SEOUL: A South Korean conglomerate has been forced by Chinese authorities to suspend a multi-billion-dollar theme park project, as tensions grow over the deployment of a US missile defense system.
The plan by Seoul and Washington to install the Terminal High Altitude Area Defense (THAAD) system in response to threats from North Korea has drawn fire from China, which fears it will undermine its own ballistic capabilities.
Seoul has earmarked a golf course in the southern county of Seongju owned by the Lotte Group, a food, retail and hotel operator that is South Korea’s fifth-largest conglomerate, for the THAAD system. It has offered it a plot of military-owned land east of the capital in exchange.
But Lotte has significant business interests in China and has deferred a decision on whether to accept the deal.
Its Chinese projects include a sprawling three-trillion-won ($2.6 billion), 160,000-square-metre complex involving a theme park, shopping malls and a hotel in the northeastern city of Shenyang.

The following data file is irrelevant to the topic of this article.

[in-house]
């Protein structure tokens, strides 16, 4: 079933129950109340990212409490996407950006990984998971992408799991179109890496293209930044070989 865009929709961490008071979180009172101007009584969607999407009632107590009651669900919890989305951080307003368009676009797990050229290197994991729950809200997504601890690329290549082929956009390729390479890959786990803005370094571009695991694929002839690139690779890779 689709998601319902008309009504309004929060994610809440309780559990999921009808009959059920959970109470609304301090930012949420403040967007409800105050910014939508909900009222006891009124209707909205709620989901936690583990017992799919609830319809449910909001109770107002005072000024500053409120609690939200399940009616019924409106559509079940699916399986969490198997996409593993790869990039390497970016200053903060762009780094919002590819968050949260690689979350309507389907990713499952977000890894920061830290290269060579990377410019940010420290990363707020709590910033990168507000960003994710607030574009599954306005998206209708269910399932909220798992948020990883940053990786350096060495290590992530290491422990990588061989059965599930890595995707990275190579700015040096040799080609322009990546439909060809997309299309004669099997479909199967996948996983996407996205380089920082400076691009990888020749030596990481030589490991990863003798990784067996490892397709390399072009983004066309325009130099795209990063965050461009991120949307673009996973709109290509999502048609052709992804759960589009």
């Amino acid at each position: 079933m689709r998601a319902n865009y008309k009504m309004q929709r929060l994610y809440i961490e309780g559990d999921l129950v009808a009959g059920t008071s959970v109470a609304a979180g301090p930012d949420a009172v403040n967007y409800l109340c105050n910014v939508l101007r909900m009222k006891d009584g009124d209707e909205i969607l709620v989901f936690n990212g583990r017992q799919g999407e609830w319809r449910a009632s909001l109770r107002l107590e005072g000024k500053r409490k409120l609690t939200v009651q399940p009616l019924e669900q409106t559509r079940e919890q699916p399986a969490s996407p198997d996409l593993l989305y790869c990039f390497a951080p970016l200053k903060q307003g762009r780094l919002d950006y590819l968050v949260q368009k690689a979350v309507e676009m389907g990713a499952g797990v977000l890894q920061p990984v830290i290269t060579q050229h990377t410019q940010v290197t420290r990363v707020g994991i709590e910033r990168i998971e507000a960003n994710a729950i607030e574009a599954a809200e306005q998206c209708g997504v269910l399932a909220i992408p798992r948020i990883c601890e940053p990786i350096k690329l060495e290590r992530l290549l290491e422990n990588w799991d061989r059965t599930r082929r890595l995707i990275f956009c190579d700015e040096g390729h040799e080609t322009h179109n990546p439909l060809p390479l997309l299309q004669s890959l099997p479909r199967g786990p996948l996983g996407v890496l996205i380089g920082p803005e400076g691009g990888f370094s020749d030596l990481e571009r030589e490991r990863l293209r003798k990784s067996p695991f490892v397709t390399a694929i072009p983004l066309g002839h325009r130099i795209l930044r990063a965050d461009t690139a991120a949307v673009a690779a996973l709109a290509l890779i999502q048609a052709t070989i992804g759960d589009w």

It was forced to stop construction in November after Chinese regulators took issue with some of its safety measures, a group spokeswoman told Agence France-Presse Wednesday.
The company was not aware of any political motive behind the move, she added.
“Many people talk about potential link with the THAAD deployment over the construction suspension, but we don’t know about such things,” she said.
Beijing has in recent months slapped a series of measures seen by Seoul as economic retaliation over THAAD, including cancellation of visits by many South Korean celebrities popular in China.
Many South Korean firms have suffered falling sales in China due to tightened customs screening of imports from the country, while Chinese tourist numbers have fallen, according to media reports.
But when US Defense Secretary James Mattis visited Seoul last week he and acting president Hwang Kyo-Ahn vowed to push ahead with the deployment as planned this year. AFP